Prepare dough: Warm water and a pinch of sugar to between 110 to 116°F. While the original recipe called for milk, I tried (and wasted) four packets of yeast because I didn’t see this come to a bubble. This could be me, this could be the milk I used, but I bunged it all and opted to use water. If you don’t have a thermometer, you’re looking for it to be warm but not hot to the touch; best to err on the cool side. Sprinkle yeast over water and let stand until foamy, about 5 minutes. In a small bowl, whisk together egg and 1/4 cup sugar, then slowly whisk in yeast mixture.
In a stand mixer fitted with the paddle attachment, combine flour and salt. Run mixer on low and add egg mixture, mixing until combined. Add butter and mix until incorporated. Switch mixer to dough hook and let it knead the dough for 10 minutes on low speed. At 10 minutes, it should be smooth and slightly sticky, but it’ll firm up a bit after it rises. Butter a large bowl and place dough in it. Cover loosely with a lint-free towel or plastic wrap and let rise for 1 hour, or until doubled. While my dough didn’t double in size, it did balloon a little, and ultimately I did yield delicious, albeit less puffier, buns. In the end, my product wasn’t perfect but I’m not sweating a mini bun burning the roof of my mouth, am I? NO.
Meanwhile, prepare filling: If your chocolate is in large bars, roughly chop it. Using a food processor (or mini chop) pulse the chopped chocolate with the salt, sugar, and cinnamon until the chocolate is very finely chopped with some parts almost powdery. Add butter and pulse machine until it’s distributed throughout the chocolate. (If you don’t have a food processor, just chop the chocolate until it’s very finely chopped, then stir in the sugar, salt, cinnamon and butter until it makes a pasty/chunky/delicious mess.) Set mixture aside.
Generously butter (or spray, as I did) a standard 12-muffin tin; set aside.
Form buns: Once dough is doubled, turn it out onto a well-floured surface and gently deflate it with floured hands. Let it rest for another 5 minutes. Once rested, roll dough into a large rectangle. The short sides should be a scant 11 to 12 inches. The other side can be as long as you can roll it. The longer you can make it, the more dramatic and swirled your buns will be.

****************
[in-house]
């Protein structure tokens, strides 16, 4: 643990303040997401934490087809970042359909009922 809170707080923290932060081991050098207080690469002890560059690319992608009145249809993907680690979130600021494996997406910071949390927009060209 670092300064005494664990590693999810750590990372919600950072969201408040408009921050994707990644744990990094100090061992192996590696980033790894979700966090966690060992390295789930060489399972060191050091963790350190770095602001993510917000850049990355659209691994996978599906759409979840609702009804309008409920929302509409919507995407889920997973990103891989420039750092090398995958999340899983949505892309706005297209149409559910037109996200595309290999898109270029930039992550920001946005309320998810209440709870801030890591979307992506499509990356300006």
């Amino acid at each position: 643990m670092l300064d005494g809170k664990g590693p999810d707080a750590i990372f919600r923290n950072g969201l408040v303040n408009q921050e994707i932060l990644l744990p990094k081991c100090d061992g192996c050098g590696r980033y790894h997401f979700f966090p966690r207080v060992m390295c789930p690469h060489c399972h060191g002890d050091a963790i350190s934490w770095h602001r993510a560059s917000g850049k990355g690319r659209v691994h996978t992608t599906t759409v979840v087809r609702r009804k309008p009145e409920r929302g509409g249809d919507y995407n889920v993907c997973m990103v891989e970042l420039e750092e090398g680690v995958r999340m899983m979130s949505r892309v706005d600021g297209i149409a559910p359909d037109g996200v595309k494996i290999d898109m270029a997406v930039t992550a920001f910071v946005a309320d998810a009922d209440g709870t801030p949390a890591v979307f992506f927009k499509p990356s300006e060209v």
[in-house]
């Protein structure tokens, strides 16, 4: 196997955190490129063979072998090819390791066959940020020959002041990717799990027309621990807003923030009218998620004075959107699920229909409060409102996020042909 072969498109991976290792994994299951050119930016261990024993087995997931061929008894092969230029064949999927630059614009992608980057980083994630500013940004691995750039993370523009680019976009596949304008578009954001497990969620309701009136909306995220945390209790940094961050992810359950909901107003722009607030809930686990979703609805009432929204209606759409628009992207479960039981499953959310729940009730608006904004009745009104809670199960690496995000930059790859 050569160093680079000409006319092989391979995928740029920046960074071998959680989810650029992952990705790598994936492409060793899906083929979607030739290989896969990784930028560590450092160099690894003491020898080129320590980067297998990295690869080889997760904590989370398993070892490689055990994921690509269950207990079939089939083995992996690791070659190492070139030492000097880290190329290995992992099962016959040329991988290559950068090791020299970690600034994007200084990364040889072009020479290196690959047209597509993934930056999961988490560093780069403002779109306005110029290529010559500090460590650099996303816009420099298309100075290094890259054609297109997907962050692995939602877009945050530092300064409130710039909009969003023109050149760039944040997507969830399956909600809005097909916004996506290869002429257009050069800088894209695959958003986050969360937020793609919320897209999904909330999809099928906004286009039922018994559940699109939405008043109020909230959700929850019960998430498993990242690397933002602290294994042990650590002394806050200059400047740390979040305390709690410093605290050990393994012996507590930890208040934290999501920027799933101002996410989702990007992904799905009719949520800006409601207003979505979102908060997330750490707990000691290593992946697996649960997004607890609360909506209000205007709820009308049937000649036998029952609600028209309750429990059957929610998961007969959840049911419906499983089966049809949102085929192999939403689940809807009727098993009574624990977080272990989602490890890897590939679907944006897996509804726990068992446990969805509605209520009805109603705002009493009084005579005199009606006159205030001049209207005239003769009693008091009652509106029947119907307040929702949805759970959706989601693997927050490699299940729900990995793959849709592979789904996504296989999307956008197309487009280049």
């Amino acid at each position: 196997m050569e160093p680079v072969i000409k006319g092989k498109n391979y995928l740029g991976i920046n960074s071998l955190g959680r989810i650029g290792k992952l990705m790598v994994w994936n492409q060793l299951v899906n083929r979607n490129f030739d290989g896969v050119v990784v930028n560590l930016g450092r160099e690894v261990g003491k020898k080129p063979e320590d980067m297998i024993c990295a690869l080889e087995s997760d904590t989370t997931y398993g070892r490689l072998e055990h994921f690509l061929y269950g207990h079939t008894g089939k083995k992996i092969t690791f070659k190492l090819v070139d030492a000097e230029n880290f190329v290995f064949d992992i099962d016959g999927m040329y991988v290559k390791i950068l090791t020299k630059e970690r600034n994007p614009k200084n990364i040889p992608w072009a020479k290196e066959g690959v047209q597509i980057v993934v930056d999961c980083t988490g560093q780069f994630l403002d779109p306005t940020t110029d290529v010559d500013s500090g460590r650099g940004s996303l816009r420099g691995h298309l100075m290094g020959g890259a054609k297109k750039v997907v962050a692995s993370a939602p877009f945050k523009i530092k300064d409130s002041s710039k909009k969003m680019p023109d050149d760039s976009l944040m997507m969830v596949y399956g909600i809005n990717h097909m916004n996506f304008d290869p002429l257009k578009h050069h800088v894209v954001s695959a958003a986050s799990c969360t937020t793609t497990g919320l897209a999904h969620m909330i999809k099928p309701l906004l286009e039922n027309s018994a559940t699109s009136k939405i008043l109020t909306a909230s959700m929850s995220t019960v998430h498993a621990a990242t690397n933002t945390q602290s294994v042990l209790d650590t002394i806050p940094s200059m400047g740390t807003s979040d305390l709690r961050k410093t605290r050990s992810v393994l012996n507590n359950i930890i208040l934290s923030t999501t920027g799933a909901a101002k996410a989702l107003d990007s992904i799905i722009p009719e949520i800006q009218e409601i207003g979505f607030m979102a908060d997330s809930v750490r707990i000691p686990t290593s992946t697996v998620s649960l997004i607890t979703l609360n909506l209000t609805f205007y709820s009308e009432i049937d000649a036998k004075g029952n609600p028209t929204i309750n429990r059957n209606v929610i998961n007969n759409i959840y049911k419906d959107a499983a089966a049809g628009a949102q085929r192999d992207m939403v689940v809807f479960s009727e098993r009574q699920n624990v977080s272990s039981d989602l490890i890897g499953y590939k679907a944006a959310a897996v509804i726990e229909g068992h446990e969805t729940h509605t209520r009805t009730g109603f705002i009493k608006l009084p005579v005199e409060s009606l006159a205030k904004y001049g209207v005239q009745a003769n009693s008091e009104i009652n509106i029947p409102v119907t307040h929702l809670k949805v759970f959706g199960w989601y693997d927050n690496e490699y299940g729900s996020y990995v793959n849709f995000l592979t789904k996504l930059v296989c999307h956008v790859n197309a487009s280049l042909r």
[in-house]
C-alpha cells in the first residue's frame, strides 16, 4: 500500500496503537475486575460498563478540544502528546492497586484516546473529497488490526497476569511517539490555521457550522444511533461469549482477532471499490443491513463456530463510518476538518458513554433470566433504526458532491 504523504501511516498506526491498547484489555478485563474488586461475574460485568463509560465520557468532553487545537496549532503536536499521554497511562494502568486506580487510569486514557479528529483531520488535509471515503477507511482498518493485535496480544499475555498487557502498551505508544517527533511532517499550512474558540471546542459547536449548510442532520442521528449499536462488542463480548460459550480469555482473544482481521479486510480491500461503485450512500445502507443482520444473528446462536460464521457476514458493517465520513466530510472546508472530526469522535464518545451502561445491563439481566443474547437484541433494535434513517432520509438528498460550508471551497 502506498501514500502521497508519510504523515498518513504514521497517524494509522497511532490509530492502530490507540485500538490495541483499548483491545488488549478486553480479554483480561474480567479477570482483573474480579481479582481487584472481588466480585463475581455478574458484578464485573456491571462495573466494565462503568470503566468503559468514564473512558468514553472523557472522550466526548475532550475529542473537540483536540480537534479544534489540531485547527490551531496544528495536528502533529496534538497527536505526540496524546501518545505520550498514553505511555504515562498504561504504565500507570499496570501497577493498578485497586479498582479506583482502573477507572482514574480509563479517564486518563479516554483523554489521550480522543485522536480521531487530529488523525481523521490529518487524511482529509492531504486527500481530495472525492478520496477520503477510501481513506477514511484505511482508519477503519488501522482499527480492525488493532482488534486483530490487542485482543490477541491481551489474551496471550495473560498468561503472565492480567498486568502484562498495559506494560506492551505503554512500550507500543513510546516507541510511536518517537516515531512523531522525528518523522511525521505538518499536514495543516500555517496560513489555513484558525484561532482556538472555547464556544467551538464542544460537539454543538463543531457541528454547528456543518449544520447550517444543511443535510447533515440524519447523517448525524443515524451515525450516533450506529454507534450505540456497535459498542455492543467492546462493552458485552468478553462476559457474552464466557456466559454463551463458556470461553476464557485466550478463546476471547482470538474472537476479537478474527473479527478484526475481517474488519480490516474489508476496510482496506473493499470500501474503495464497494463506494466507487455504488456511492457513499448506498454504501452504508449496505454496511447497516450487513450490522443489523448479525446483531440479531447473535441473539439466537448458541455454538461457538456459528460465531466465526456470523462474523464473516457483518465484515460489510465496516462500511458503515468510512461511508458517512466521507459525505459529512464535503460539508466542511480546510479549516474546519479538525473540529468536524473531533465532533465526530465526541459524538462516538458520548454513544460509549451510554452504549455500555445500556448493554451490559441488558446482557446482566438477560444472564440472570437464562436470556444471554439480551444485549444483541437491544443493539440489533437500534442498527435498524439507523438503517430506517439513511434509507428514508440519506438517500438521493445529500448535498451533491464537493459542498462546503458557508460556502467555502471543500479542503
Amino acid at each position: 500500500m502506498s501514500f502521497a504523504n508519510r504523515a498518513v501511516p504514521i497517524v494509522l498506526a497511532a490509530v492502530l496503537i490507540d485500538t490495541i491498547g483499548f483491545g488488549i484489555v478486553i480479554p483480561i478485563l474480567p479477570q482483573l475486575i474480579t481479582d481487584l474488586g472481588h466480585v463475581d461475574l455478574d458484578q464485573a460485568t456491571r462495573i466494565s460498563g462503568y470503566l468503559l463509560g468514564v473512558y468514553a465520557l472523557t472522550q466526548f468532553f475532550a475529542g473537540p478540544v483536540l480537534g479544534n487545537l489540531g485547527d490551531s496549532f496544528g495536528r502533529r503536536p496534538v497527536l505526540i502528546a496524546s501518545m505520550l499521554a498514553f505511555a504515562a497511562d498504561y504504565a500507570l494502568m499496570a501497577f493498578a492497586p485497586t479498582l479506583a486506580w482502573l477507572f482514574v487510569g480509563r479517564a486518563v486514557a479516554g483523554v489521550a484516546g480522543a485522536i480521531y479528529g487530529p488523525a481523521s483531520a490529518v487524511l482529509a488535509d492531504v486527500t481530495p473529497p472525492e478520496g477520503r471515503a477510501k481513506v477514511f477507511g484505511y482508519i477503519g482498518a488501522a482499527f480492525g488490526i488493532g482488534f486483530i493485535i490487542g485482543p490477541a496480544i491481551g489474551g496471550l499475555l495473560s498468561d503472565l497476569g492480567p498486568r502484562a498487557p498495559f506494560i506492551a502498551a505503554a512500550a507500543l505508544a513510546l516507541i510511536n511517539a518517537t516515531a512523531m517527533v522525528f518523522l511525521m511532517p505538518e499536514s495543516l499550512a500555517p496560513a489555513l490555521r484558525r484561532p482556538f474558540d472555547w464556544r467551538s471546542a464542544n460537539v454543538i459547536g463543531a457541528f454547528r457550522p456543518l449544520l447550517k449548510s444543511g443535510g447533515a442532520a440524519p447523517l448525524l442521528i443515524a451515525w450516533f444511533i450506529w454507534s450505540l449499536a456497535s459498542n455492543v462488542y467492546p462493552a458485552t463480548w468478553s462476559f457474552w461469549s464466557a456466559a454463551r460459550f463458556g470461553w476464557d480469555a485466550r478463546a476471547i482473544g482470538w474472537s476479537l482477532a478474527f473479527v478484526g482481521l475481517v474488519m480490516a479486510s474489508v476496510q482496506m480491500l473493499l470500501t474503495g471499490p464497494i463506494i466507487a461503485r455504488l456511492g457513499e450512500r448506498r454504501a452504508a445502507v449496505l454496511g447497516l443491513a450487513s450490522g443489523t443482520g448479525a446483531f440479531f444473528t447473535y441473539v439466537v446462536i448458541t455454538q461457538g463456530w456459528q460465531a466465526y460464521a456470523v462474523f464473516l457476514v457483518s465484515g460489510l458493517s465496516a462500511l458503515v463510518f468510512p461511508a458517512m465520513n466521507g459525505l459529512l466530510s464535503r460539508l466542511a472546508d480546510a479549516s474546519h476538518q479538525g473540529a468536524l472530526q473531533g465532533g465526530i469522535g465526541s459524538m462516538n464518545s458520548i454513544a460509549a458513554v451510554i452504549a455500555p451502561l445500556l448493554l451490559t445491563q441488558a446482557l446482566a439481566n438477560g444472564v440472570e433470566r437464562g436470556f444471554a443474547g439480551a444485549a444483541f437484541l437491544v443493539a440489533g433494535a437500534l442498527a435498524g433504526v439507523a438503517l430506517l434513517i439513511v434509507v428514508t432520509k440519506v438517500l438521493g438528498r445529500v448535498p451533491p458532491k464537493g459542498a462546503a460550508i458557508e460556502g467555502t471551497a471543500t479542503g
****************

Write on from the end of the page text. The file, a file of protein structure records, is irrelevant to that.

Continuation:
Sprinkle the filling evenly over the dough’s surface. It’ll be clumpy and uneven and probably look like there’s too much chocolate for the volume of dough; just do your best. Tightly roll the dough back over the filling from one short end to the other, forming a 12 to 13-inch log. (Yes, it always magically grows because the dough is soft.) With a sharp serrated knife, gently saw 1-inch segments off the log and place each in a prepared muffin cup. Loosely cover buns with plastic wrap or a lint-free towel and let them rise for another 30 minutes.
Meanwhile, preheat your oven to 350°F (180°C).
Bake: Dollop a tiny smidgen of softened butter on top of each bun. Bake buns for 15 to 20 minutes, until puffed and brown. If you have an instant read thermometer, you can take the buns out when it reads 185 to 190 degrees in the middle of each bun.
Set buns on cooling rack. Theoretically, you should cool them completely before unmolding them (with the aid of a knife or thin spatula to make sure nothing has stuck). This, of course, won’t happen, so have at them; just don’t burn your tongue.
Do ahead: These buns can be formed, placed in the muffin cups and refrigerated (loosely covered with plastic, which you might want to oil to keep it from sticking) the night before, to bake in the morning. You can bake them directly from the fridge. They can be baked and frozen until needed, up to 1 month.